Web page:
“Quite honestly, their story has to be told. GH history demands it, their history demands it, and the thing that made me fall in love with them in the first place is their undeniable connection that is rooted in friendship, loyalty, trust, and love. They have made this vow to stay away from each other before and they simply can’t make it work, and that was when it was just the two of them, but now there is their family. Again, this is all under the guise that we have writers that understand the history of GH, of these two characters and respects that history, and will not write these two characters out of character, like they have been in the past and are being right now.

“You have in Jason and Elizabeth: two characters that have been portrayed by the same actors since their inception, two characters that are from legacy families (the Quartermaines, Hardys and the Webbers), along with their son who is now part of all three families. And you have the two elements of the show: the hospital and the mob (a nurse and an enforcer). These two characters alone have the ingredients you need to begin to turn GH around. Not to mention three very large and loyal fan bases: Liason, Jason separately and Elizabeth separately.

“[If I was one of the head writers or producers,] I would put Jason and Elizabeth back together — I would bring their relationship and Jake’s paternity out in the open. I would show the struggles that Jason and Elizabeth would go through ensuring they remain a family. Show Jason struggling with the fact that he can actually have his heart’s desire: Elizabeth, Cam, and Jake (a family), a life outside of the mob – not out of it, but away from it, separate from it. It would give his character so much growth, and change and added dimension. Show Elizabeth helping him deal with the contradictions his life brings to hers, helping him understand that what he does as a profession, does not define who he is as a man, a husband and father. And that the choices he made so long ago does not have to haunt him and rule his life now.

“Show Elizabeth struggle with the opinions of those around her in making this choice to be with Jason, and to raise their children in his “lifestyle.” Show how she struggles with her inner need to please everyone and make them happy, versus her need and love to be with Jason and their family.”

Most recently, fans completed the second part of the “I’m Sick of My Soap!” boycott of only GH, but also All My Children and One Life to Live as May Sweeps came to an end. “[General Hospital should] definietly follow in Y&R [Young & Restless]’s footsteps: family, love, romance, using their vets on canvas — just writing more balance storylines for all the actors and not just a select few” said Denise Hutchins. “They have awesome talent on their canvas and I can’t for the life of me understand why they’re not writing for Alexis & Diane. [These women] are awesome but yet we barely see them anymore.”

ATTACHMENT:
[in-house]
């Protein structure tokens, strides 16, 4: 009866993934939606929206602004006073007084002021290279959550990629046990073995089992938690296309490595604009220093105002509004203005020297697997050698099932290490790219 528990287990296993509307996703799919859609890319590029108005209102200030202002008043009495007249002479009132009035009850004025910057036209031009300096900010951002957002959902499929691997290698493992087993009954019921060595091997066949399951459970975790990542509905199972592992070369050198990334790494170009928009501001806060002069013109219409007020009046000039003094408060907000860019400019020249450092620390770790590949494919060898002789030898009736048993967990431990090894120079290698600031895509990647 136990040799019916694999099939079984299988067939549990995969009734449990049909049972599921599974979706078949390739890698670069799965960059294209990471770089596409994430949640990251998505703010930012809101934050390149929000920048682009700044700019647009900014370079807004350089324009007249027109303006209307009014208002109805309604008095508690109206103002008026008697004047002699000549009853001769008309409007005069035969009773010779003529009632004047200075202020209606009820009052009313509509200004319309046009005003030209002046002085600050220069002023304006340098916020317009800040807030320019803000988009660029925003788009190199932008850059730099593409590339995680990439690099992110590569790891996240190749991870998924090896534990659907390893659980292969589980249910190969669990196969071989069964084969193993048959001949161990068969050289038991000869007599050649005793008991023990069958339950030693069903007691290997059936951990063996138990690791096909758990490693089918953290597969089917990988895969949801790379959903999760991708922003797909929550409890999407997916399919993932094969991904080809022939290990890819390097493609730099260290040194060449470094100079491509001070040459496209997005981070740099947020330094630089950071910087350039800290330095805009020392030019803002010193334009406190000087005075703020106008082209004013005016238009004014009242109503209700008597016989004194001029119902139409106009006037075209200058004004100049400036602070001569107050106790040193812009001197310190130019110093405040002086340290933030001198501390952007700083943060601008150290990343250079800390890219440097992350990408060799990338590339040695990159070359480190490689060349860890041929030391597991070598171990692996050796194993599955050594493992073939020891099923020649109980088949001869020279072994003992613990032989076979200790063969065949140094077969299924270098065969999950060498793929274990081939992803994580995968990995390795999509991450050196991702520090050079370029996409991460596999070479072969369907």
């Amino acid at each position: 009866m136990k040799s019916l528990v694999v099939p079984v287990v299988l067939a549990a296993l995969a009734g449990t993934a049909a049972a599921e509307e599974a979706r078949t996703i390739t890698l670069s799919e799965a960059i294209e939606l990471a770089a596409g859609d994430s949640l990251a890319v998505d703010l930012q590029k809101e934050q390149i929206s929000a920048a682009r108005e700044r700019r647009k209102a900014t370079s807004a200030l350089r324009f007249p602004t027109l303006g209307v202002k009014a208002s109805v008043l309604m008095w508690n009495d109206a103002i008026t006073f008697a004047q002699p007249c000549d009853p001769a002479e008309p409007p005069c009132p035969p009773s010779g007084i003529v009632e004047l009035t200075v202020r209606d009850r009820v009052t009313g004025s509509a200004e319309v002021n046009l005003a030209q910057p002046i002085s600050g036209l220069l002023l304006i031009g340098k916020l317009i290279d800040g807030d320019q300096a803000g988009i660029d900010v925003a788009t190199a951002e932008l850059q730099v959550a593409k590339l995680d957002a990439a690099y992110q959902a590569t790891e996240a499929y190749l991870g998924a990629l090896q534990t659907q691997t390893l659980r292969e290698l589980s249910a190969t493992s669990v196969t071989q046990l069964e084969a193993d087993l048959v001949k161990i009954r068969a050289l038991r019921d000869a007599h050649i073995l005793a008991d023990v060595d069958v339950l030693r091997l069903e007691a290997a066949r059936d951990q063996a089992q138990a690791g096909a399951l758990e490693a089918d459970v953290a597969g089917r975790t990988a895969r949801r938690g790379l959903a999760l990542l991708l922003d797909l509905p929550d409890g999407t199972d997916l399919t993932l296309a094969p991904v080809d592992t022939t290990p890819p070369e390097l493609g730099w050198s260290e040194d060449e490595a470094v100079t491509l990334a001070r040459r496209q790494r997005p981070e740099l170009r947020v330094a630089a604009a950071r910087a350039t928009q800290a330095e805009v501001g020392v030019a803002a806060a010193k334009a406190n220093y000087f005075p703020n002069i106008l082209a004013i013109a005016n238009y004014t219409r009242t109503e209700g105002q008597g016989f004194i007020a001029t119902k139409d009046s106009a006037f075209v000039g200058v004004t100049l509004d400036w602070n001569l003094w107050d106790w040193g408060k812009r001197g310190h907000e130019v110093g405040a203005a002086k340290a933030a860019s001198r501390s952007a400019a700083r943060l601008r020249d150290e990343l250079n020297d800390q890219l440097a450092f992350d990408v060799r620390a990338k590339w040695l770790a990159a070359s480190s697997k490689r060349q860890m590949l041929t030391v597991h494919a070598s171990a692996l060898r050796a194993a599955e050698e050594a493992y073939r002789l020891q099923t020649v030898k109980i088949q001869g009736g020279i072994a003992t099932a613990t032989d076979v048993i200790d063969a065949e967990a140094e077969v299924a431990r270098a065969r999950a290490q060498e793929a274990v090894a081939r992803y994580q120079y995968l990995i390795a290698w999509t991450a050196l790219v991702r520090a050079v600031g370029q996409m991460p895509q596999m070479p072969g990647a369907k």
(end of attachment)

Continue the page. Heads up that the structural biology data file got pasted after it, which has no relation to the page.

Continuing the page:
Besides GH being centered on the mob, other reasons behind this includes unrealistic and unpopular storylines such as killing off Pine Valley saint Dixie Cooney Martin (Cady McClain), who died in 2007 from poisoned pancakes (the case has currently been reopened); Zach Slater (Thorsten Kaye) being the father of Bianca Montgomery (Eden Riegel) and Reese Williams (Tamara Braun)’ daughter Gabrielle, and the way the lesbian couple’s storyline has been written with Zach in the middle of it.

“I do think daytime TV has changed for the worse in regards to love in the afternoon — relationships and couples are too disposable in today’s soaps” C states. “There are no more power couples that stay together for the long haul, and story lines that revolve around their struggles to stay together as a couple and a family. It’s too easy in today’s soaps to break a couple up and move them on to the next person.

“I really miss the couples sticking it out. In soaps in the past, they kept their couples together — granted it wasn’t all lollipops and roses, but at least you knew they were going to come out together in the end. You could root for them, invest in their relationship and quite honestly identify with them. Today, there really isn’t any reason to invest in a couple because you know in weeks, months, maybe even a few years they are going to get broken up and moved on to a different pairing, so why put the effort in? To me that is extremely sad, and I think also telling as to why the ratings of most of the shows that follow that format are declining.

“While I do think that soaps should address topical issues and provide a medium for addressing certain social commentaries, I don’t want my soap to be filled with that. I get enough doom and gloom in my daily life; I want to escape that when I watch my soap.

“I am passionate about General Hospital and really want it to return to its glory days. I truly believe they [the writers and producers] have the right cast, characters and storyline potential if they would only acknowledge the error of their ways, and take a chance on what many of the fans have been asking for.”

Garrett Godwin is an entertainment journalist, who writes for NewsBlaze about television and people in the entertainment industry, from his home state of Michigan. Contact Garrett by writing to NewsBlaze.